JPR broadcast booth, Murrow Awards

JPR wins regional Edward R. Murrow Awards for news reporting

The Jefferson Public Radio newsroom at SOU is among the winners of the 2019 regional Edward R. Murrow Awards. The “Murrows” are presented by the Radio Television Digital News Association (RTDNA) to recognize outstanding broadcast and online journalism.

JPR won in the Hard News and Continuing Coverage categories in RTDNA’s Northwest small market division, made up of public and commercial radio stations in Oregon, Washington, Idaho, Montana and Alaska. This is the second year running JPR has won in those categories.

“I’m thrilled to see JPR news recognized once again for its outstanding work during the past year, creating high-impact journalism and telling compelling stories about our region,” JPR Executive Director Paul Westhelle said. “The work recognized by the RTDNA is the result of a team effort by our entire newsroom – work which is made possible by the generous support of our listeners.”

JPR’s winning entry in the Hard News category examined the West Coast tourism industry’s responses to a recent string of smoky summers:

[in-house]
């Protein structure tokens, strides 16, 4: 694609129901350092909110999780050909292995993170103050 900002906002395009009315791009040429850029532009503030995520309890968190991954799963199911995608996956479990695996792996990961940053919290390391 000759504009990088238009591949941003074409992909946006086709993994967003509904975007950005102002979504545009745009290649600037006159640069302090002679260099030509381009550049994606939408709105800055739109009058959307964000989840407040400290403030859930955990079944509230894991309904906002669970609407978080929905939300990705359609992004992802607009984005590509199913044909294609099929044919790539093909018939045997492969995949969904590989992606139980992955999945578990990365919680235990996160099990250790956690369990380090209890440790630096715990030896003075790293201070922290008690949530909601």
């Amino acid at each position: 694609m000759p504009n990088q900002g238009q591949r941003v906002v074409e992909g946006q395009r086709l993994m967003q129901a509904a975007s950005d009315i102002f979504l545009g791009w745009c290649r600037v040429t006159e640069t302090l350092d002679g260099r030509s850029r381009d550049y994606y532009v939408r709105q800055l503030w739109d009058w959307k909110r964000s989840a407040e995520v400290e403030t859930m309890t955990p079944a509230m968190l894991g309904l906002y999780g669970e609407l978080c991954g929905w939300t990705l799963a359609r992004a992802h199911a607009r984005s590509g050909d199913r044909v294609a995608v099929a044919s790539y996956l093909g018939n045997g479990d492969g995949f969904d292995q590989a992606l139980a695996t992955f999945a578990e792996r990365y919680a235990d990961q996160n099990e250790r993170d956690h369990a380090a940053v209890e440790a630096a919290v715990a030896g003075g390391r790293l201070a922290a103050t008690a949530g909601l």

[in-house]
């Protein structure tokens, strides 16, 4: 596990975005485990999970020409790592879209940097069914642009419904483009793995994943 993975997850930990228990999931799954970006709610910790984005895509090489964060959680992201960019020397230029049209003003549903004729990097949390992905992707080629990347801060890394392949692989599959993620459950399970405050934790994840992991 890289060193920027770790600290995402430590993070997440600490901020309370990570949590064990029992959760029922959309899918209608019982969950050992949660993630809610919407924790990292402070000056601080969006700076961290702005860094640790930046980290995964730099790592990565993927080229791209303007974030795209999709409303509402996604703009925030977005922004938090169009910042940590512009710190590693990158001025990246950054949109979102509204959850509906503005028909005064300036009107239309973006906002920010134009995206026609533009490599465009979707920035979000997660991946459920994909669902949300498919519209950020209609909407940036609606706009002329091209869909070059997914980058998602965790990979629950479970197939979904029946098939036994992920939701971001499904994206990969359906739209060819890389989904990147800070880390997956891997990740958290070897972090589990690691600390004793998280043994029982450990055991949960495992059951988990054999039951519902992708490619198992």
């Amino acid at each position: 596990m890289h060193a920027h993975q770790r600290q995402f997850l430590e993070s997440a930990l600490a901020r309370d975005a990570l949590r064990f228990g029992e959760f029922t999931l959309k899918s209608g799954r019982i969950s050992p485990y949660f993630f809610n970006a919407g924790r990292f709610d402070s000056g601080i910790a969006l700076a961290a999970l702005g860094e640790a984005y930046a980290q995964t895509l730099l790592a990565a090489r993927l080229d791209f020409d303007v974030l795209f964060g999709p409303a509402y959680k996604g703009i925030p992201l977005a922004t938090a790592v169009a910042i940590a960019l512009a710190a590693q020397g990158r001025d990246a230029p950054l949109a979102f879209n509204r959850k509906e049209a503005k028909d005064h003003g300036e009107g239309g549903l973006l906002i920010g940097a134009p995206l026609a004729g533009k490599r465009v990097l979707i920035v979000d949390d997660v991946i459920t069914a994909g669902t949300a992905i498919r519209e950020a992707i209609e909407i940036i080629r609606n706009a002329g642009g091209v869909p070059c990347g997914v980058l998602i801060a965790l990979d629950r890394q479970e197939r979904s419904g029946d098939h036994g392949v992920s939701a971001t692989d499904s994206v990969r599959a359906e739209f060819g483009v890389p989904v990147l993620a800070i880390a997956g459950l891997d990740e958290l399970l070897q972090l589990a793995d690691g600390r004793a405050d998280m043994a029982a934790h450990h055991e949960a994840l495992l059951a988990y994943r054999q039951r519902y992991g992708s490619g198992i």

“West Coast businesses that depend on the summertime tourist dollar took a big hit from this years’ wildfires and smoke.

“The same thing happened last year. And two years before that. Now, the idea that smoky summers may become the norm is beginning to take hold, and tourist operators — and the towns that rely on them — are looking for ways to adapt.”

Listen to the full story: The West Coast Tourism Industry Starts To Adapt To A Smoky Future

The station’s winning entry in the Continuing Coverage category looked at how deeply the Redding area was affected by the nearby Carr fire, and challenges to the area’s recovery:

“In late July, the Carr fire burned through Shasta and Trinity Counties in far-northern California. Driven by dry fuels, hot temperatures and high winds, it became a ‘fire tornado,’ jumping the Sacramento River and sweeping through neighborhoods in Redding, the region’s largest city. Nearly half of Redding’s population had to evacuate and more than 1,000 homes were destroyed. Eight people, including three fire fighters, died.

“These are stories of how the Carr fire affected the Redding area and some of the challenges facing the recovery effort.”

Listen to the full story: The Carr Fire: Aftermath And Challenges To Recovery

Regional winners of Murrow awards are automatically entered in the national Edward R. Murrow competition. National winners will be announced in June.

This story is reposted from Jefferson Public Radio